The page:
Williams Lake Chamber of Commerce a powerful voice for business

Williams Lake and District Chamber of Commerce is recognized as a “powerful voice for business in the community.”

  • Oct. 31, 2012 8:00 p.m.

Williams Lake and District Chamber of Commerce was recognized Thursday, Oct. 25 for being a “powerful voice for business in the community” by B.C. Chamber chair Maureen Kirkbride.

“Although you are a relatively small chamber, the quality and consistency of your policy and advocacy work is second to none in the province. Particularly, your efforts in support of the Prosperity Mine have set a bench mark for your peers across the chamber net work,” Kirkbride said while speaking at the chamber’s regular monthly meeting held at Signal Point.

The Williams Lake and District Chamber of Commerce received honourable mention in the Chamber of the Year category at the BC Chamber of Commerce annual meeting earlier this year. Kirkbride told members Thursday she was adding her own thanks and congratulations for a “very well deserved” reward. Praising the qualities of executive director Claudia Blair, and her commitment to the chamber movement, Kirkbride acknowledged Blair’s willingness to share knowledge. Kirkbride also talked about the role chambers play to make communities better places to live and do business.

While local chambers can advocate for business at the local level, the BC Chamber of Commerce advocates for businesses on a provincial level, and at a national level through the Canadian Chamber, she said.

“It’s difficult for the provincial government to hear small business or even a single community, but there’s tremendous power that comes from being part of an organization that speaks on behalf of 32,000 businesses.”

And government is listening, Kirkbride added, and suggested chamber recommendations have resulted in a “plethora” of government policy changes.

“In response to a request by the BC Chamber this fall, the provincial government announced this Monday it would work with the chamber and its members in developing a small business accord, to hear suggestions and reduce red tape to make B.C. the most business-friendly jurisdiction in the country.”

Earlier this year the BC Chamber told government, small business needed more access to training, and at the BC Chamber’s AGM in Penticton, Premier Christy Clark announced the creation of a $3.1 million micro business training program aimed at delivering skills training to owners of businesses with fewer than five employees.

“Acting on a concept prepared by the BC Chamber in 2010, the provincial government last year announced the establishment of the Municipal Auditor General’s office. Its mandate is to ensure local governments are accountable and able to provide services in a competitive and cost effective way,” Kirkbride said.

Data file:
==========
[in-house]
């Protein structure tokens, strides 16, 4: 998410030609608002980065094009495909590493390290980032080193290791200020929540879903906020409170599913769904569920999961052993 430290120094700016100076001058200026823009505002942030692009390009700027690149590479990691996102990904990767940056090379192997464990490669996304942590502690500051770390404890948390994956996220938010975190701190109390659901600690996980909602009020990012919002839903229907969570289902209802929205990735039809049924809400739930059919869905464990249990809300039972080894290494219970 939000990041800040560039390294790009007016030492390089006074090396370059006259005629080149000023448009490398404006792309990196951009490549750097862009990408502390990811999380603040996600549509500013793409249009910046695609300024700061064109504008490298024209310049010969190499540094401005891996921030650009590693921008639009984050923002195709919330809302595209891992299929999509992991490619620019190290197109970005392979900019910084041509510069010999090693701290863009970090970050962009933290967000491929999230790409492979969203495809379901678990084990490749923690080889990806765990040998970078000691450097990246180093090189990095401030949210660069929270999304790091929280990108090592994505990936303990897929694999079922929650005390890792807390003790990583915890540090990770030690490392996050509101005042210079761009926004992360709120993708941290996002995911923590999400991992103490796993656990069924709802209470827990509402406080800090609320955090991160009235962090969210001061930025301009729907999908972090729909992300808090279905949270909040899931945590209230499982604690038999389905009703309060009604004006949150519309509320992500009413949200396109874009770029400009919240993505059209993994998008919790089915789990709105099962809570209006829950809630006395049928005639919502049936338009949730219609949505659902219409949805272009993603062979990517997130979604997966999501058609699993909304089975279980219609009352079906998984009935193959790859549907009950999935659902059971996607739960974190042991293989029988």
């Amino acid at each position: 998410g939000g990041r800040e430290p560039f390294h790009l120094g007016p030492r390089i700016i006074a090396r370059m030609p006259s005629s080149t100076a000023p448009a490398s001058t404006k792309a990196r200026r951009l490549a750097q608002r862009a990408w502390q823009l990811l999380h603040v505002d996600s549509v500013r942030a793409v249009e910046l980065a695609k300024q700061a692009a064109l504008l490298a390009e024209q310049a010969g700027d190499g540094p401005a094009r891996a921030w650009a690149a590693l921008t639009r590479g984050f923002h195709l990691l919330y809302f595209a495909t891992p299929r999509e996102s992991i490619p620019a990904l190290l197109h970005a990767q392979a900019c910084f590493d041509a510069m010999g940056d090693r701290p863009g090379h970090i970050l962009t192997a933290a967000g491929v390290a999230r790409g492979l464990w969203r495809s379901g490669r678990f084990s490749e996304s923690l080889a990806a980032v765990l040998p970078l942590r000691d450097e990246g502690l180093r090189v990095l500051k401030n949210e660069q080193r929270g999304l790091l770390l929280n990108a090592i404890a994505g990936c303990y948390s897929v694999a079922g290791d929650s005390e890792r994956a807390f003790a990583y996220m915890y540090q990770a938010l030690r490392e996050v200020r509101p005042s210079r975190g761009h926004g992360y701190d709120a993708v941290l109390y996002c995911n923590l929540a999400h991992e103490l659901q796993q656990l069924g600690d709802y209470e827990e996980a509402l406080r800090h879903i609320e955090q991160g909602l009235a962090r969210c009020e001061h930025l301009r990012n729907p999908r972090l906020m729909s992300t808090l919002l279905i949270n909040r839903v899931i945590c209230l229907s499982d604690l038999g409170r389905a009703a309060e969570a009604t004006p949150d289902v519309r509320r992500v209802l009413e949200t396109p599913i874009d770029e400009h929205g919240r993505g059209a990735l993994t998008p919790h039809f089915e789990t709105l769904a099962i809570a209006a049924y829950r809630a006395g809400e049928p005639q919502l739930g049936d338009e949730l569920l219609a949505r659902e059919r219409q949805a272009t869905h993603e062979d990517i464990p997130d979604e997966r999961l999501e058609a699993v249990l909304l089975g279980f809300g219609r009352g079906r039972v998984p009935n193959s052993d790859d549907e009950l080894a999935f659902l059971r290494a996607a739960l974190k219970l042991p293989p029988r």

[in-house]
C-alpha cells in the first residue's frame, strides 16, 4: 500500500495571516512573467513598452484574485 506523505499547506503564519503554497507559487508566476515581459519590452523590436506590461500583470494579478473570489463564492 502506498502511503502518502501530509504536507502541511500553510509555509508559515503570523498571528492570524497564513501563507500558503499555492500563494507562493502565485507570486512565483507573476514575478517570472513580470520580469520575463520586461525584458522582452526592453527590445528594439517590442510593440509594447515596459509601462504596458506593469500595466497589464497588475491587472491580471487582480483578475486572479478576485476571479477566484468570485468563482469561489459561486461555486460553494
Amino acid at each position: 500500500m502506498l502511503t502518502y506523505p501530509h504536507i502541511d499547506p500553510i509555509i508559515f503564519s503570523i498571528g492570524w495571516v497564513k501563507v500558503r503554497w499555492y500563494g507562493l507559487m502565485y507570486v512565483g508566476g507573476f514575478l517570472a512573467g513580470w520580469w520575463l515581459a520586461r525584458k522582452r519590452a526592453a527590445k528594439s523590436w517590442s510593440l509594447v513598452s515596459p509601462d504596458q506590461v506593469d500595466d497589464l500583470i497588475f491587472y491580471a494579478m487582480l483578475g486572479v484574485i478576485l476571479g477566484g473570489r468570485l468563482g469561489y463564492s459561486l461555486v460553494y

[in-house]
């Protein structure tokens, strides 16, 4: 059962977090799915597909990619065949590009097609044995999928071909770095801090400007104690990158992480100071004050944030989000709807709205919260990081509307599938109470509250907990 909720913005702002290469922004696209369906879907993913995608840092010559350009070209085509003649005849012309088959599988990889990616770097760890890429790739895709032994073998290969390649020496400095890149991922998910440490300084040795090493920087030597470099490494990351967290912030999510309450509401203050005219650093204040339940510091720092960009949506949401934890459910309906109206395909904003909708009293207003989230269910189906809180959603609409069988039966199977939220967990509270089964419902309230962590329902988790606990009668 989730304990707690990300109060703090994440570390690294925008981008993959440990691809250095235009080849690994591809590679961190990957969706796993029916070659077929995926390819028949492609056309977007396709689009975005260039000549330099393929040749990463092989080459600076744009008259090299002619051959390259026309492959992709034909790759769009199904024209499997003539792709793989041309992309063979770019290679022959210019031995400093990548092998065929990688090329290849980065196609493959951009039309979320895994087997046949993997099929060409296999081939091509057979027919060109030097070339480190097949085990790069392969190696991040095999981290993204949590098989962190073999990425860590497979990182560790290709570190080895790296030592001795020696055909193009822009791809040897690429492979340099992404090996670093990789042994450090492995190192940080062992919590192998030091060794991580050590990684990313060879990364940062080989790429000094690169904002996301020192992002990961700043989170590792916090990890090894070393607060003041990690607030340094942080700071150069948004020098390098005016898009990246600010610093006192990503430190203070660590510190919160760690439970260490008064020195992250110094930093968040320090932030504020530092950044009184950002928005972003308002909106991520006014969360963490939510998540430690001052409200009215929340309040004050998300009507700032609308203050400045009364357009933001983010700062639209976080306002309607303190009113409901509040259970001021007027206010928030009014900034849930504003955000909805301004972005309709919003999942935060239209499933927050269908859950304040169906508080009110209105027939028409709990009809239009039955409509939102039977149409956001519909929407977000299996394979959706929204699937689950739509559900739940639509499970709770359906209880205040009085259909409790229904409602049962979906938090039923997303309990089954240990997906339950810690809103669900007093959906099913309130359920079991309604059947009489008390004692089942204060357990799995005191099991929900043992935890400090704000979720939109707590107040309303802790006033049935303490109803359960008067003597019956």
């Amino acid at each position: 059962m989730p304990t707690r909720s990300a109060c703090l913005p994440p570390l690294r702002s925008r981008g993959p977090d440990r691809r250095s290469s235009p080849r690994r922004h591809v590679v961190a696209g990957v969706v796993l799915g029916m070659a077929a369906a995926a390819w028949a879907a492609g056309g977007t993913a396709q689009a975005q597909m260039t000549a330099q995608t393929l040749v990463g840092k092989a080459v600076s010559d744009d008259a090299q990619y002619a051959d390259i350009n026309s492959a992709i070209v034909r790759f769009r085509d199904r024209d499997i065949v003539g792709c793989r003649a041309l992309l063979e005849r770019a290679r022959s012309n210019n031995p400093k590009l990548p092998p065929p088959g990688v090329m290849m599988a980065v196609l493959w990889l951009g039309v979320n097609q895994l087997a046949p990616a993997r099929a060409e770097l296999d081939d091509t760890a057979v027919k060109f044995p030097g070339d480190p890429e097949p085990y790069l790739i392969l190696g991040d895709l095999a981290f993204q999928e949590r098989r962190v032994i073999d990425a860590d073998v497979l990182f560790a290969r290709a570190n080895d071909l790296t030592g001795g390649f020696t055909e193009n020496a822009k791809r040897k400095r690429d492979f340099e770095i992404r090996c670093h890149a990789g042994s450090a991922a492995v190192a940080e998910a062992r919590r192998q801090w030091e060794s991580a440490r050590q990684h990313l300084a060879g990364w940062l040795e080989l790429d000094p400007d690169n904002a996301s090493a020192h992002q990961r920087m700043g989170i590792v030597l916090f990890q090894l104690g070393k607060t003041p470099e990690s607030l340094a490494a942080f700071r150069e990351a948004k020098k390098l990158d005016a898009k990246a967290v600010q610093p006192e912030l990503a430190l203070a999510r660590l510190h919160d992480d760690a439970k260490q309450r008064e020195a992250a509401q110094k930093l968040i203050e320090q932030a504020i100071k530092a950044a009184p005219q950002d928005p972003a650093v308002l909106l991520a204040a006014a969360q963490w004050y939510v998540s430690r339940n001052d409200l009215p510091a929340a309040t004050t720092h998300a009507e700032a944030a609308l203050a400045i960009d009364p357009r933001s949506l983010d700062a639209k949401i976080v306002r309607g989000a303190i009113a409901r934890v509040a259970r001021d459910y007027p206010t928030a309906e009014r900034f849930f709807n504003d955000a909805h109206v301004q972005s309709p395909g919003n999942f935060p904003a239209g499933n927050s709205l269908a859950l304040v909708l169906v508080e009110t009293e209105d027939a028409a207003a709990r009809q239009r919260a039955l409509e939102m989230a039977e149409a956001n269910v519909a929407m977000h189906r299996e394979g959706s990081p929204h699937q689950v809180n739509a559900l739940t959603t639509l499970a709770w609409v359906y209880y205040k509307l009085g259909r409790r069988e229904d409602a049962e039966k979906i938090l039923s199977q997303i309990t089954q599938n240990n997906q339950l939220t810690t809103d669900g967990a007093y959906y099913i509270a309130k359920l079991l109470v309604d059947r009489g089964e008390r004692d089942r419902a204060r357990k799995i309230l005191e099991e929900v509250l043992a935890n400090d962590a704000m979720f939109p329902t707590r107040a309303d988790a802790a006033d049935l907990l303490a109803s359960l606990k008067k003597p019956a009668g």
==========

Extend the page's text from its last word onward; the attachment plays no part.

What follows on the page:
The BC Chamber has also pushed for the government’s need to return to balanced budgets, and rework the approval process for large projects to streamlining the immigration process, she added.

“No other organization can point to a similar range of concrete changes to such a broad range of issues.”

Many of the suggestions the BC Chamber puts forth, have in fact, come due to the action of local chambers. When asked if the BC Chamber’s approach will change if there’s a change in government after May’s election, Kirkbride said it won’t.

“BC Chamber is an apolitical policy based organization. We will continue to work with all elected parties and government officials to bring forth challenges that our members tell us are important.”

As communities look to diversify their economies, the BC Chamber can play a role in shaping public debate on the province’s future. Early in October, the BC Chamber partnered with the BC Business Council to launch the BC Agenda for Shared Prosperity, an initiative designed to look at the economic and social development issues affecting the prosperity of the province.

“It is driven in large measure by what can only be described as a troubled state of public discourse on the economy. It will come as no surprise to anyone in this room when I say that our political culture in B.C. is polarized and has been polarized for decades. Ideological warfare has silenced the civil conversations we need to have about the critical questions facing our economy.”


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